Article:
'General Hospital' leads soap opera revival
Daytime dramas were shunned a few years ago because their costs were climbing as ratings dropped. But the genre appears to be making a comeback.
The network, owned by Walt Disney Co. (DIS), took a gamble in keeping "General Hospital," however, and that bet has paid off.
Ratings for the show, which turns 50 in April, are on the rise. "General Hospital" attracted more than 3 million total viewers during the week ended Dec. 28, the highest total in two years. Viewership among advertisers' target demographic -- women 18 to 34 years old -- is up 44% year over year, according to ABC.
Soap fans say the reason for GH's resurgence is simple: The show got a lot better. Under executive producer Frank Valentini, who assumed the job last year, the show has had entertaining story lines and brought back fan favorites from the show's heyday, such as Rick Springfield (Dr. Noah Drake), Kin Shriner (Scotty Baldwin) and Genie Francis (Laura Spencer).
"There were concerns about the future of the show," Valentini said in an interview with MSN Money. "We are all aware of how the television viewing market has become increasingly fractured."
The concern about soaps has been around for a long time. Ratings for soap operas took such a dramatic nosedive in the last decade that CBS (CBS) research head David Poltrack was sure Nielsen's ratings were wrong. He asked the ratings service to double check its math, but it came up with the same results. That was quite a change for a genre that for decades was a television cash cow.
But soap operas may now be making a limited comeback.
ABC renewed "General Hospital" last year and canceled "The Revolution," a lower-cost alternative to soaps that failed to attract viewers. Comcast's (CMCSA) NBC has recently renewed "Days of Our Lives." According to Deadline.com, CBS is poised to renew "The Bold and the Beautiful," while "One Life to Live" and "All My Children" are due to come back as online shows later this year and will also be available on Hulu.
--Jonathan Berr does not own shares of the listed stocks. Follow him on Twitter @jdberr
More on moneyNOW
On the other side, this is good news. GH might have a chance of being renewed for another year or so this spring.
But it would also be nice if the reporter had spent 5 minutes doing some research before he posted the story.
Many stars from the show's golden era are set to return including Genie Francis (Laura), Kin Shriner (Scotty) and Jack Wagner (Frisco), but they have yet to appear on screen.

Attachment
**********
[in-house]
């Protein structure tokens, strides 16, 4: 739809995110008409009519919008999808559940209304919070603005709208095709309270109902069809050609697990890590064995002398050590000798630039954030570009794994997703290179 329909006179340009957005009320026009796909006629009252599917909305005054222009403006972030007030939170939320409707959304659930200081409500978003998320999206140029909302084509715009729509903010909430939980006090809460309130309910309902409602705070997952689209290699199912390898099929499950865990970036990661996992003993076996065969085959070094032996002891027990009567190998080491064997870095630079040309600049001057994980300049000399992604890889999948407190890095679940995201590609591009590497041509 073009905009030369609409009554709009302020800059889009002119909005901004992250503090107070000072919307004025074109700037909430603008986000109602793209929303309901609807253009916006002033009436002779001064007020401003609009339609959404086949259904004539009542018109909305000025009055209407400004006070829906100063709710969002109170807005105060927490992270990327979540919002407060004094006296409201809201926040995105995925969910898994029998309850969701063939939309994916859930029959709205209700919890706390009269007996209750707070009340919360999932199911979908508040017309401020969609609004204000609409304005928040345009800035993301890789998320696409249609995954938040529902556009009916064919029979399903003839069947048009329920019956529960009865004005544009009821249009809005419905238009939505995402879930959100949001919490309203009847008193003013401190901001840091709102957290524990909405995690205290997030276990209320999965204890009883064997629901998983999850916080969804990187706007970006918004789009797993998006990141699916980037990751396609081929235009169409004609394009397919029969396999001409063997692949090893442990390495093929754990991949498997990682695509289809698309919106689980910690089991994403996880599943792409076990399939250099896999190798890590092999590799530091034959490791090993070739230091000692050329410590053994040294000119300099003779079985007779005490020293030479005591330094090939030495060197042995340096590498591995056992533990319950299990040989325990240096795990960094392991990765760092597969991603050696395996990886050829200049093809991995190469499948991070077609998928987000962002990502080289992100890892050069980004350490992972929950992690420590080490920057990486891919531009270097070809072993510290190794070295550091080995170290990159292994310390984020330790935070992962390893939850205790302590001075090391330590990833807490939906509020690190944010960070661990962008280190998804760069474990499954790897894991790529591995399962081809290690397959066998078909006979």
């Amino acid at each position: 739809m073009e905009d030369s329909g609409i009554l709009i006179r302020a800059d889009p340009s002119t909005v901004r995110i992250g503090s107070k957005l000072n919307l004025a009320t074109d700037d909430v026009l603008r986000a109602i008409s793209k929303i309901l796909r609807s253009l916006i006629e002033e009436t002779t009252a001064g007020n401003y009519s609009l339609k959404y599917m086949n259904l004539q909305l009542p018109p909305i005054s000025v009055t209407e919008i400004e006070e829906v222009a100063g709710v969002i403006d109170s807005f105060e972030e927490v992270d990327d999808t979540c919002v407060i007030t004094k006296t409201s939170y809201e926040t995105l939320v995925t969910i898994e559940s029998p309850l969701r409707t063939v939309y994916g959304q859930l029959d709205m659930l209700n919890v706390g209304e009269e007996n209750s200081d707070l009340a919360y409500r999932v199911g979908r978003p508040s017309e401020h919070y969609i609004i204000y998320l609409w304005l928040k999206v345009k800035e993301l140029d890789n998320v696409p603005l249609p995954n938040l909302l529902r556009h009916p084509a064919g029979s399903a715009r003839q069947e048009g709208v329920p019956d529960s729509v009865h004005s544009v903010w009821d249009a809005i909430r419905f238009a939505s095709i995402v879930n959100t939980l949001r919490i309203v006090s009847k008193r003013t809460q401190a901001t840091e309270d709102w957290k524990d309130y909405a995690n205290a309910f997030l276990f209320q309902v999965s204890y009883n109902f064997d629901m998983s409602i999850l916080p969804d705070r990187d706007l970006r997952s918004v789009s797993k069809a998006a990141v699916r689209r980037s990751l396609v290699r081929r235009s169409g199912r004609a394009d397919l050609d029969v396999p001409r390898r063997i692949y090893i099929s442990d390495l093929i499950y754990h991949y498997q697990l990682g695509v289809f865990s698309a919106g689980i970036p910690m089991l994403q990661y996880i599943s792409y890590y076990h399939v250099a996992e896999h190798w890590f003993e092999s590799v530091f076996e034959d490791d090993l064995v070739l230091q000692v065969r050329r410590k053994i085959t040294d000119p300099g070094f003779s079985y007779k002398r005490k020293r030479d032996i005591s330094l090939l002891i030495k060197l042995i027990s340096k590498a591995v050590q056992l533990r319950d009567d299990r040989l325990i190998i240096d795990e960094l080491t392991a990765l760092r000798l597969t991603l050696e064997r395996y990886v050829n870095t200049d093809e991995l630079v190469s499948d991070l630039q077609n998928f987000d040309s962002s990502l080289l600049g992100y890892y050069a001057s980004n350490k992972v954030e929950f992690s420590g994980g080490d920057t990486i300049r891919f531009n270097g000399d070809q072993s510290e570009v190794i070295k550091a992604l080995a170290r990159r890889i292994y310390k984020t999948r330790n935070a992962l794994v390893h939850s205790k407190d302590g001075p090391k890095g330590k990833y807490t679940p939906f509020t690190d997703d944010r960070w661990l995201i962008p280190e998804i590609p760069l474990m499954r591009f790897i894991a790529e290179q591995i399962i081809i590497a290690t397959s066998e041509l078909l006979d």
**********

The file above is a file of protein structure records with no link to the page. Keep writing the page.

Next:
In the meantime, many others have returned in the past year on a contract or recurring basis including Finola Hughes (Anna), Tristan Rogers (Robert Scorpio), Ian Buchanan (Duke Lavery), Lynn Herring (Lucy Coe) and Robin Matson (Heather Weber).
Rick Springfield (Noah Drake) came back for a total of 3 episodes about a year ago.
Copyright © 2013 Microsoft. All rights reserved.
Quotes are real-time for NASDAQ, NYSE and AMEX. See delay times for other exchanges.
Fundamental company data and historical chart data provided by Thomson Reuters (click for restrictions). Real-time quotes provided by BATS Exchange. Real-time index quotes and delayed quotes supplied by Interactive Data Real-Time Services. Fund summary, fund performance and dividend data provided by Morningstar Inc. Analyst recommendations provided by Zacks Investment Research. StockScouter data provided by Verus Analytics. IPO data provided by Hoover's Inc. Index membership data provided by SIX Financial Information.
Both lawmakers voted against aid for Superstorm Sandy victims before accepting funds to help their own tornado-ravaged state.
- Target blames weather for soggy results
- Chick-fil-A thrown back into gay marriage debate
- Oklahoma tornado losses could top $2 billion
- Apple's stock is slipping, but its brand value isn't
- Meet the class of 2013, the most indebted yet
- Is Abercrombie just for the 'cool kids'?
- McDonald's unveils its highest-calorie item ever
- How Samsung could save Best Buy
- Is the new Xbox Steve Jobs' dream device?
U.S. equity futures trade sharply lower with the S&P 500 futures down 1.0%. The overnight weakness follows a 7.3% plunge in Japan's Nikkei. Japanese stocks sold off amid continued volatility in Japanese Government Bond futures as the 10-yr yield spiked almost 16 basis points to 1.002 before retracing nearly all of its gains. In addition, the yen is notably stronger this morning with the USDJPY ... More
More Market News
The market's cheap money addiction is laid bare. No one knows how it will end.